❚ The econ­omy: The Fed pre­dicts the econ­omy will grow 2.8 per­cent this year, up from its March fore­cast of 2.7 per­cent, and it main­tained its 2.4 per­cent es­ti­mate for 2019.

“Eco­nomic ac­tiv­ity has been ris­ing and a solid rate,” the Fed said in a state­ment after a two-day meet­ing.

The econ­omy grew at a 2.2 per­cent an­nual rate in the first quar­ter, in line with its mod­est av­er­age through­out the

9-year-old eco­nomic ex­pan­sion. But growth is ex­pected to pick up to about

4 per­cent in the cur­rent quar­ter and av­er­age close to 3 per­cent this year.

While the fed­eral tax cuts and spend­ing in­creases are goos­ing the econ­omy, the Trump ad­min­is­tra­tion’s widen­ing trade stand­offs with other na­tions could slow growth by next year if pro­posed tar­iffs and tit-for-tat re­sponses are car­ried through, econ­o­mists say.

❚ Jobs: The Fed es­ti­mates the 3.8 per­cent un­em­ploy­ment rate will fall to

3.6 per­cent by the end of the year and

3.5 per­cent by the end of 2019, be­low its March fore­cast of 3.6 per­cent. “Job gains have been strong, on av­er­age, in re­cent months, and the un­em­ploy­ment rate has de­clined,” the state­ment said.

Since the Fed last met in midMarch, un­em­ploy­ment has fallen from

4.1 per­cent to an 18-year low of 3.8 per­cent. That could spur faster wage gains and in­fla­tion as busi­nesses com­pete more in­tensely for fewer avail­able work­ers. And that’s likely spurring the Fed to sig­nal a slightly faster boost in rates.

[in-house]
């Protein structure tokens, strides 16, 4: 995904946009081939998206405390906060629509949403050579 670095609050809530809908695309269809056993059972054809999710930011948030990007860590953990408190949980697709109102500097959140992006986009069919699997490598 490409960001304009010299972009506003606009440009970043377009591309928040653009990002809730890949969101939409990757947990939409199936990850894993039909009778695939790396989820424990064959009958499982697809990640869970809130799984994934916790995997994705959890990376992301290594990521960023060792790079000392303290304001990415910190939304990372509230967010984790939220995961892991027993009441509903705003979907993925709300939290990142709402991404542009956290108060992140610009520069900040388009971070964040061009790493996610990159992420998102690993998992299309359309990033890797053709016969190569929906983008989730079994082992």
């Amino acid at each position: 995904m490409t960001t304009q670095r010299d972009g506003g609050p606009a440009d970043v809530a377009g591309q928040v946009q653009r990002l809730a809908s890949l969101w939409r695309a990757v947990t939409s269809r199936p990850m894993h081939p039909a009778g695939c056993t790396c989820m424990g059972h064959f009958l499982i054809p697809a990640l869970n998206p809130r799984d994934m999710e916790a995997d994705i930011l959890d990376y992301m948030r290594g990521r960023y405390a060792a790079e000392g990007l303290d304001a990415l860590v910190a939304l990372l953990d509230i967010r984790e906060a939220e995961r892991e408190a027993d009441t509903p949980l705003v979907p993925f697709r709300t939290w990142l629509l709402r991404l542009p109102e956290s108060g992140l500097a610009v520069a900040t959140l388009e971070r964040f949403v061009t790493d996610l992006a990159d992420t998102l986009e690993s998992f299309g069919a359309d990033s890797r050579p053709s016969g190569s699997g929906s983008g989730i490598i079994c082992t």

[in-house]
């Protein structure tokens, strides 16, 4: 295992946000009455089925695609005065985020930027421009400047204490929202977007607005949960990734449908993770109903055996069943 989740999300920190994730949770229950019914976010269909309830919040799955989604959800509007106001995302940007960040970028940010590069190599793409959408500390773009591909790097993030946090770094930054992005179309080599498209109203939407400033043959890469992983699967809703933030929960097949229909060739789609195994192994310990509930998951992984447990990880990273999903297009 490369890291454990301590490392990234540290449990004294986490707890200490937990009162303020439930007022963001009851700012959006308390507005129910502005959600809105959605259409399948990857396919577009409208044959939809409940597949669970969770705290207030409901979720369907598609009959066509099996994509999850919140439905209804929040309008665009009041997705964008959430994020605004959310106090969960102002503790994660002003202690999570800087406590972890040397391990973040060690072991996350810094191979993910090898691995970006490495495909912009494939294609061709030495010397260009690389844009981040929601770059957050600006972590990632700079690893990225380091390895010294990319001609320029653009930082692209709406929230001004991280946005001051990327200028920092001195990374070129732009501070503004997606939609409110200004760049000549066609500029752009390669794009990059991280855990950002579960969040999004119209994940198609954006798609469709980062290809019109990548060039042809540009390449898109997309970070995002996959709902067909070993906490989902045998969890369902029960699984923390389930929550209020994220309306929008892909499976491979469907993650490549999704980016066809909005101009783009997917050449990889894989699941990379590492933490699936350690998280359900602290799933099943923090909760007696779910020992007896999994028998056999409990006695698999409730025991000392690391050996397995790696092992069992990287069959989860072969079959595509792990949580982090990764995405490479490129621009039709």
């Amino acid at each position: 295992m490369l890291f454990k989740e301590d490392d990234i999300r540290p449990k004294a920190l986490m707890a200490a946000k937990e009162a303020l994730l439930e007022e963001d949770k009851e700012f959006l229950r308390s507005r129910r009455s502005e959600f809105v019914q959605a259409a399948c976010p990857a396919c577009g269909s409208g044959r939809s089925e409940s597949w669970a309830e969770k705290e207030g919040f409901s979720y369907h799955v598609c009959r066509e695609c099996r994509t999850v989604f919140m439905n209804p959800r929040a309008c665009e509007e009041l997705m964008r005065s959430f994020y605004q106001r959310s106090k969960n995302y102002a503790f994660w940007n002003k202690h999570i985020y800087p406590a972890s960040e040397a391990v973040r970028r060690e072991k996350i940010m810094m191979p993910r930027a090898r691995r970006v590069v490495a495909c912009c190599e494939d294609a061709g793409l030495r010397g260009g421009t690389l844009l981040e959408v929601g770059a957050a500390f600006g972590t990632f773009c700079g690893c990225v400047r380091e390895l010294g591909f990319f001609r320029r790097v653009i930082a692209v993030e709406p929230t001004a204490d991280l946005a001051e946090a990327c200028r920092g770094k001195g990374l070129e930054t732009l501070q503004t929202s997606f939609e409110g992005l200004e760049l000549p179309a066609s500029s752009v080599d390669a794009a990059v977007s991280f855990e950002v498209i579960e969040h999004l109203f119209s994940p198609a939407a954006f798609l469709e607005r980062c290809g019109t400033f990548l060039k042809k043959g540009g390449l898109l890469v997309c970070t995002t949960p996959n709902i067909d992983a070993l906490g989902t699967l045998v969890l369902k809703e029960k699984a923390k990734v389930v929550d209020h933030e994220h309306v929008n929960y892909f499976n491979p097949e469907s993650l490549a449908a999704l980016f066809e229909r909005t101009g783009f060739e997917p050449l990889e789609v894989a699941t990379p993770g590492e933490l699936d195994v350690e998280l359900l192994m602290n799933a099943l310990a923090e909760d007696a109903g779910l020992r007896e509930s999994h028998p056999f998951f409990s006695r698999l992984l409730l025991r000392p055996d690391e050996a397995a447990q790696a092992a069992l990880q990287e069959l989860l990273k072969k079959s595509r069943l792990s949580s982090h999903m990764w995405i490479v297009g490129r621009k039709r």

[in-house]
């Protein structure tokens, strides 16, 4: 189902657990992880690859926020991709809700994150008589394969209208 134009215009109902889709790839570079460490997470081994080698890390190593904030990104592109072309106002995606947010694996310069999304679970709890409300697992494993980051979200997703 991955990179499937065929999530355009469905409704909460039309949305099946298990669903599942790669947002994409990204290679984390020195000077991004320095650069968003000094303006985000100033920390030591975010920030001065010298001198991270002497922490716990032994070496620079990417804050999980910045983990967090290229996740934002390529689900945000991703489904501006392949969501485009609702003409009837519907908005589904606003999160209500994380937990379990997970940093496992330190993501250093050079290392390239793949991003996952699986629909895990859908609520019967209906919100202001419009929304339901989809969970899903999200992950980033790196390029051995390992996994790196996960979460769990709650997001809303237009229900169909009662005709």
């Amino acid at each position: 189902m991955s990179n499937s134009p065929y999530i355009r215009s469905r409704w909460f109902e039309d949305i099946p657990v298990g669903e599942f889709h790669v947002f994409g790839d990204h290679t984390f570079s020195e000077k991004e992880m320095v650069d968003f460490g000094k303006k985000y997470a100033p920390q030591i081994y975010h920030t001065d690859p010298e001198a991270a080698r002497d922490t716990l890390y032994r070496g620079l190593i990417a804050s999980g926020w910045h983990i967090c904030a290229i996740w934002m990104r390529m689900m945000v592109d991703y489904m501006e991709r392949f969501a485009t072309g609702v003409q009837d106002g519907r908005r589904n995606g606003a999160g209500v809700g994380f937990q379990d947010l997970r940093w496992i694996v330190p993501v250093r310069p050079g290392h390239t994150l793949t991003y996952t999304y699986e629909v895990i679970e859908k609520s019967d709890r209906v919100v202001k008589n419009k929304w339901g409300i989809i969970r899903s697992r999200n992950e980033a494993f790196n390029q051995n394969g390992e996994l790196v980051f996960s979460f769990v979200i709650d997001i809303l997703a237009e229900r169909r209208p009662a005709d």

❚ In­fla­tion: Amid the im­prov­ing econ­omy, in­fla­tion has picked up lately and Fed pol­i­cy­mak­ers are look­ing for a slightly faster gain that leaves an­nual con­sumer price in­creases slightly above the Fed’s 2 per­cent tar­get, though just marginally.

The Fed said Wed­nes­day it ex­pects an­nual in­fla­tion to rise from 2 per­cent to 2.1 per­cent by the end of the year, up from its pre­vi­ous es­ti­mate of 1.9 per­cent, and 2.1 per­cent at the end of 2019, up from 2 per­cent. It ex­pects a core mea­sure that strips out volatile food and en­ergy items to edge up from 1.8 per­cent to 2 per­cent at the end of the year, up from its pre­vi­ous 1.9 per­cent es­ti­mate. But it didn’t change its pre­dic­tion that core in­fla­tion will hold steady 2.1 per­cent in 2019 and 2020.

Over­all, in­fla­tion re­mains largely con­tained. Many econ­o­mists cite long-term fac­tors such as the more global econ­omy, e-com­merce, the de­cline of unions and weak gains in the av­er­age worker’s out­put.

Still, Pow­ell said, “After many years of in­fla­tion be­low our ob­jec­tive, we do not want to de­clare vic­tory.”

❚ What it means: The Fed is try­ing to raise rates enough to head off an even­tual leap in in­fla­tion with­out de­rail­ing the re­cov­ery. The Fed ap­pears to be­lieve the fall­ing un­em­ploy­ment rate could spur faster in­fla­tion and it’s no longer treat­ing the econ­omy with kid gloves.

“The Fed is mov­ing to­wards the point where it be­lieves it might have to be pos­i­tively seek­ing to re­strain growth,” says Ian Shep­herd­son, chief econ­o­mist of Pan­theon Macroe­co­nomics.


“The main take­away is the econ­omy is do­ing very well,” Fed Chair­man Jerome Pow­ell said.